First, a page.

Callista and I recently completed a movie about the life and vision of Ronald Reagan. And what we found was that Reagan’s approach to the economy was more thoughtful than most of his critics -- and even some of his admirers -- give him credit for.

President Reagan had great compassion for the victims of economic crisis. He spoke often of the Christmas Eve in the midst of the Great Depression when his father learned that he had lost his job. “To be young in my generation was to feel that your future had been mortgaged out from under you, and that's a tragic mistake we must never allow our leaders to make again,” he said.

But even as he understood the need for leadership to help Americans suffering from economic hard times, Reagan also understood that government’s role wasn’t to create economic prosperity -- it couldn’t then and it can’t now. 

“Government Can and Must Provide Opportunity, Not Smother It”

Government’s role, as Reagan understood it, was to give Americans real incentives to work hard, invest and create jobs -- incentives like keeping more of what we earn and the power to create and own our own businesses.

This is how Reagan put it in his first inaugural address:

“Government can and must provide opportunity, not smother it; foster productivity, not stifle it.”

In the spirit of Ronald Reagan, 12 American Solutions for Jobs and Prosperity puts its faith in the people, not the government.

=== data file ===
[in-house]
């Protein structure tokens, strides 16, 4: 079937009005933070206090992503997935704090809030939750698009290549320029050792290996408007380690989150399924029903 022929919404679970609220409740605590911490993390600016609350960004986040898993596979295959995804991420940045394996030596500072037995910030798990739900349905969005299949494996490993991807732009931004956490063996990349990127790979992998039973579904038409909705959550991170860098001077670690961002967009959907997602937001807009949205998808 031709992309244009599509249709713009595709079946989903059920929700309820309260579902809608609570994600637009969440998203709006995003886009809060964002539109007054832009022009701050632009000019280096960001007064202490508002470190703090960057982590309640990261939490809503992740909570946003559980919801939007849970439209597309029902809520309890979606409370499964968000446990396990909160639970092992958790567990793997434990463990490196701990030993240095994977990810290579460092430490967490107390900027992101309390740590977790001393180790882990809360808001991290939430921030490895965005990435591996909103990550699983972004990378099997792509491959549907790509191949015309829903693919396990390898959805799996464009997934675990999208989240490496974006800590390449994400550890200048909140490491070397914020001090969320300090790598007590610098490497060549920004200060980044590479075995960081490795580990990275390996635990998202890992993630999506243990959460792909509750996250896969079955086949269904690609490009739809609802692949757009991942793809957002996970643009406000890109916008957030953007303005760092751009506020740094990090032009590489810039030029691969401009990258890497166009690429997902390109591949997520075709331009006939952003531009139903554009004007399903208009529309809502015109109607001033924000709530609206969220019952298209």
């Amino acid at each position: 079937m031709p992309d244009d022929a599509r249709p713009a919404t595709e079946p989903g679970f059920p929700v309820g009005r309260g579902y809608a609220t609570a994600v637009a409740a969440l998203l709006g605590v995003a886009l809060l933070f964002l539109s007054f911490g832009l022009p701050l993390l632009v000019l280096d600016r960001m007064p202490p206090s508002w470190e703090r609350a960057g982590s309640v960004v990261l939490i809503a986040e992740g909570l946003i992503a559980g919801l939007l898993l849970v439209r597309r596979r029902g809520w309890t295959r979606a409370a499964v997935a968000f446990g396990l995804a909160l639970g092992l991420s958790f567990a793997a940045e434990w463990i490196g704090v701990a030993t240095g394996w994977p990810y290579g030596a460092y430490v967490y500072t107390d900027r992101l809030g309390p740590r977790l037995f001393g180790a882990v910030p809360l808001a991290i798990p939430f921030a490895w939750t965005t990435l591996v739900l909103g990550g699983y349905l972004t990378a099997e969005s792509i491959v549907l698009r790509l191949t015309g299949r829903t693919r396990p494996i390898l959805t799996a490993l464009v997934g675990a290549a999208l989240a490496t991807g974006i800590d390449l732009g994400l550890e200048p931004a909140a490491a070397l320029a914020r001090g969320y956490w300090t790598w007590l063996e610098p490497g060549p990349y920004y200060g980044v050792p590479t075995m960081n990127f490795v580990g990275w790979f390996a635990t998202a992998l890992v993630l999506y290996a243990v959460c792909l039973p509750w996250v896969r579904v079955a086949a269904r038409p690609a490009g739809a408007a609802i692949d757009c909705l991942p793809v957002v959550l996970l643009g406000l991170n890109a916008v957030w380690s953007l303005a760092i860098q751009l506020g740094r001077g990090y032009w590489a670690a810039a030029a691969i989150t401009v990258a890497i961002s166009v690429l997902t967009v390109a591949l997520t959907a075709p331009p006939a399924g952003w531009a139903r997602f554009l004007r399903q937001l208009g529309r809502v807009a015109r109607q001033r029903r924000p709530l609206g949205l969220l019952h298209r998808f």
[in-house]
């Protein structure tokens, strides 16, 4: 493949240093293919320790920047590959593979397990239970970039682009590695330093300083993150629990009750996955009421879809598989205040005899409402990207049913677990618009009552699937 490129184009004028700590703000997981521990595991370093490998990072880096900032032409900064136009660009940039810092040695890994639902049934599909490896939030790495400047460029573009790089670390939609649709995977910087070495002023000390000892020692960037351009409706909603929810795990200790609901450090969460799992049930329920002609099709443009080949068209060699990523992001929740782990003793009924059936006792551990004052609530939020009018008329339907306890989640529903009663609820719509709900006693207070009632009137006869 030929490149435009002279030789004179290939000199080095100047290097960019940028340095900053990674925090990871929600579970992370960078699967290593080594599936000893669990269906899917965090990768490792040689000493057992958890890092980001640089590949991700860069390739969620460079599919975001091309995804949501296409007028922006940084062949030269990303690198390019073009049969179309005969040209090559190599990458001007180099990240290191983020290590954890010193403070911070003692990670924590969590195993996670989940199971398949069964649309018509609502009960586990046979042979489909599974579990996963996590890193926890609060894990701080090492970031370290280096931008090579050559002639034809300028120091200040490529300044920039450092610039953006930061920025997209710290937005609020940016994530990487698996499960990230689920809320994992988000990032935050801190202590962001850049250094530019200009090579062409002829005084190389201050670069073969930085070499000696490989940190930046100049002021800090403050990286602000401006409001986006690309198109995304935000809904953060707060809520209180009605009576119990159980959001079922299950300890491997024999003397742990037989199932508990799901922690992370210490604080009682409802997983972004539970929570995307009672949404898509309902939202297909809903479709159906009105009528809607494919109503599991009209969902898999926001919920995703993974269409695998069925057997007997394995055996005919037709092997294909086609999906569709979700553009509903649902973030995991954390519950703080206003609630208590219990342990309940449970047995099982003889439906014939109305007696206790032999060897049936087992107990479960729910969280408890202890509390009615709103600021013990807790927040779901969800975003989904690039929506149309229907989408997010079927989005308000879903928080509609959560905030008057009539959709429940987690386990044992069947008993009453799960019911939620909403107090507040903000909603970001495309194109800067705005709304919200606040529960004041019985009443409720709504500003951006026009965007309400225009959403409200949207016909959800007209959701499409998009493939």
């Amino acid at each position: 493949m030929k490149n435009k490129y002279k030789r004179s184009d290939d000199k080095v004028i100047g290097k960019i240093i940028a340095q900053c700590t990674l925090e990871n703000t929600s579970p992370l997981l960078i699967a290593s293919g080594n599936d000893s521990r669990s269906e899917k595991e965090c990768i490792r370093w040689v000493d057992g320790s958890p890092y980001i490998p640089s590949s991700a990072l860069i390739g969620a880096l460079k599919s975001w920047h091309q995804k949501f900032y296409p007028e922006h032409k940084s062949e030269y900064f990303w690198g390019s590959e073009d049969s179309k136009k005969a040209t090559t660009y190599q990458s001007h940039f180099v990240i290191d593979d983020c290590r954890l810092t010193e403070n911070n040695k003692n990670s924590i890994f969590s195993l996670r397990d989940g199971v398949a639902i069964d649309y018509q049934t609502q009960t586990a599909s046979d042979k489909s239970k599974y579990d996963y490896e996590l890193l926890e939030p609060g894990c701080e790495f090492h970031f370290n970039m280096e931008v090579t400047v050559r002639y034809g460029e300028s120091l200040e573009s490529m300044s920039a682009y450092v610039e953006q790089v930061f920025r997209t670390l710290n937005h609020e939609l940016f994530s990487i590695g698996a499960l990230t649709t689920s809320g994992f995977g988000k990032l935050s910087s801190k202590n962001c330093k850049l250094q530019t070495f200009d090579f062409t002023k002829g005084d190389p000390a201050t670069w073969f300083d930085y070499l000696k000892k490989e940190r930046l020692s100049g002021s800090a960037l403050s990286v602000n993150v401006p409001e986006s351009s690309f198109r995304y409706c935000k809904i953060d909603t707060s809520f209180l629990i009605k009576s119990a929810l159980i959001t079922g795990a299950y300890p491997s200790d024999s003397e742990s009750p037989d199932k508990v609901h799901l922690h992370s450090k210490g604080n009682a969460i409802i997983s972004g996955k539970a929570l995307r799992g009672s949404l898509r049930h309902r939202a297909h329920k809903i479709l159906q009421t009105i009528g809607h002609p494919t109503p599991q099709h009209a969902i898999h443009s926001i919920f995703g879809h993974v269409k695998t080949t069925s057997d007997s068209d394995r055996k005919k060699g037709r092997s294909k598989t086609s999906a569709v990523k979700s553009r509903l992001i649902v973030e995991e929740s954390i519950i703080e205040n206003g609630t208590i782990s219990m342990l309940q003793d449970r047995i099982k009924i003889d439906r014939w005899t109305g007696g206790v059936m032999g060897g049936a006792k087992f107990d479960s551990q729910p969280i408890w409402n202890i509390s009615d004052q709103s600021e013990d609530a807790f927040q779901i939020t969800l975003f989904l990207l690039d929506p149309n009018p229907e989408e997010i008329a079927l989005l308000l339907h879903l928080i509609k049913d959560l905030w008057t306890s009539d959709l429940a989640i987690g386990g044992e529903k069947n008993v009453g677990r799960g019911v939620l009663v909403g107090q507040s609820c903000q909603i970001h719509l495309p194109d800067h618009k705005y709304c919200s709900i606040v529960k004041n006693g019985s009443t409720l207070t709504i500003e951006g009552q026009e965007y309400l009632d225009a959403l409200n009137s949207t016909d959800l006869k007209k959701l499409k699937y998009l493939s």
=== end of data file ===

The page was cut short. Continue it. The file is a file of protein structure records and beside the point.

Our plan isn’t more money for more government, more power for politicians and more make-work for bureaucrats.

It’s a clear and decisive alternative that creates jobs, rewards work and encourages savings and investment.

12 American Solutions for Jobs and Prosperity

1. Payroll Tax Stimulus. With a temporary new tax credit to offset 50% of the payroll tax, every small business would have more money, and all Americans would take home more of what they earn.
2. Real Middle-Income Tax Relief. Reduce the marginal tax rate of 25% down to 15%, in effect establishing a flat-rate tax of 15% for close to 9 out of 10 American workers.
3. Reduce the Business Tax Rate. Match Ireland’s rate of 12.5% to keep more jobs in America.
4. Homeowner’s Assistance. Provide tax credit incentives to responsible home buyers so they can keep their homes.
5. Control Spending So We Can Move to a Balanced Budget. This begins with eliminating congressional earmarks and wasteful pork-barrel spending.
6. No State Aid Without Protection From Fraud. Require state governments to adopt anti-fraud and anti-theft policies before giving them more money. 
7. More American Energy Now. Explore for more American oil and gas and invest in affordable energy for the future, including clean coal, ethanol, nuclear power and renewable fuels.
8. Abolish Taxes on Capital Gains. Match China, Singapore and many other competitors. More investment in America means more jobs in America. 
9. Protect the Rights of American Workers. We must protect a worker’s right to decide by secret ballot whether to join a union, and the worker’s right to freely negotiate. Forced unionism will kill jobs in America at a time when we can’t afford to lose them.
10. Replace Sarbanes-Oxley. This failed law is crippling entrepreneurial startups. Replace it with affordable rules that help create jobs, not destroy them.
11. Abolish the Death Tax. Americans should work for their families, not for Washington.
12. Invest in Energy and Transportation Infrastructure. This includes a new, expanded electric power grid and a 21st Century air traffic control system that will reduce delays in air travel and save passengers, employees and airlines billions of dollars per year.

I’ve already heard from thousands of Americans who believe that this is the kind of change our economy needs right now. 

I’d love to hear from you. Please send me your thoughts about 12 Americans Solutions for Jobs and Prosperity using the suggestion box at